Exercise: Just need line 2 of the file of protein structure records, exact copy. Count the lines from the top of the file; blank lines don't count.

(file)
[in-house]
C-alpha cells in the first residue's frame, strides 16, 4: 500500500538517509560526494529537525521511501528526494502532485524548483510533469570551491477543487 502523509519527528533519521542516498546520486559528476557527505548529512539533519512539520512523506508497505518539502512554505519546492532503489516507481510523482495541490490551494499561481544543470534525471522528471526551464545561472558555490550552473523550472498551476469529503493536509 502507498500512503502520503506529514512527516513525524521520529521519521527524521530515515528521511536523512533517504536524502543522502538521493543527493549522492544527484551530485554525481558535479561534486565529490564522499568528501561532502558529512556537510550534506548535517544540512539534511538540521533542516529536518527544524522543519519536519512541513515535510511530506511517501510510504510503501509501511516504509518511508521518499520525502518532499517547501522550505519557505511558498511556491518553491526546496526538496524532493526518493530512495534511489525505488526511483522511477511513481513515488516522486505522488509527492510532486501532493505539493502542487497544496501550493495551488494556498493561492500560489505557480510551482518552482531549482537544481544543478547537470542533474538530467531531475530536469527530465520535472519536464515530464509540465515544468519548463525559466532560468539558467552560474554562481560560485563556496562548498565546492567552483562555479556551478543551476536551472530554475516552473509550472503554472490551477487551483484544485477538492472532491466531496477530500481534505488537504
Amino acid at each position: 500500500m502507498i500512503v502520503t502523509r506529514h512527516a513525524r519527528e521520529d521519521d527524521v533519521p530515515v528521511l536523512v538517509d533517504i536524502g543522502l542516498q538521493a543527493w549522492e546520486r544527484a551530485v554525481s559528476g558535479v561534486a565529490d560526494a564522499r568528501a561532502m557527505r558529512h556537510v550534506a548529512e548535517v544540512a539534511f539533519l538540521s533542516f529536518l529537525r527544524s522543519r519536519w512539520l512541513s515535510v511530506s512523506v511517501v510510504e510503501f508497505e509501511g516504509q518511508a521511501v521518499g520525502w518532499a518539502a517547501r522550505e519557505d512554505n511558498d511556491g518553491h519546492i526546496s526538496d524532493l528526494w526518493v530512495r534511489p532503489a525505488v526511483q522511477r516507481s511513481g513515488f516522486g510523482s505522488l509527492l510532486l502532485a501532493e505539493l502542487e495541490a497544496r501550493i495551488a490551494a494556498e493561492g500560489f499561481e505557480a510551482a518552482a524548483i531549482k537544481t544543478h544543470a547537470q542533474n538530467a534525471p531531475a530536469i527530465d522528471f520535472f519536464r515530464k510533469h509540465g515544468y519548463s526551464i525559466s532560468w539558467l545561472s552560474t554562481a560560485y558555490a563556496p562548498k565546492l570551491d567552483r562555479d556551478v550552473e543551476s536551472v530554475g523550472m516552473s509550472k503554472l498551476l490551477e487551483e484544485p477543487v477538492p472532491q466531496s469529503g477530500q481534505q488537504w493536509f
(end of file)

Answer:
C-alpha cells in the first residue's frame, strides 16, 4: 500500500538517509560526494529537525521511501528526494502532485524548483510533469570551491477543487 502523509519527528533519521542516498546520486559528476557527505548529512539533519512539520512523506508497505518539502512554505519546492532503489516507481510523482495541490490551494499561481544543470534525471522528471526551464545561472558555490550552473523550472498551476469529503493536509 502507498500512503502520503506529514512527516513525524521520529521519521527524521530515515528521511536523512533517504536524502543522502538521493543527493549522492544527484551530485554525481558535479561534486565529490564522499568528501561532502558529512556537510550534506548535517544540512539534511538540521533542516529536518527544524522543519519536519512541513515535510511530506511517501510510504510503501509501511516504509518511508521518499520525502518532499517547501522550505519557505511558498511556491518553491526546496526538496524532493526518493530512495534511489525505488526511483522511477511513481513515488516522486505522488509527492510532486501532493505539493502542487497544496501550493495551488494556498493561492500560489505557480510551482518552482531549482537544481544543478547537470542533474538530467531531475530536469527530465520535472519536464515530464509540465515544468519548463525559466532560468539558467552560474554562481560560485563556496562548498565546492567552483562555479556551478543551476536551472530554475516552473509550472503554472490551477487551483484544485477538492472532491466531496477530500481534505488537504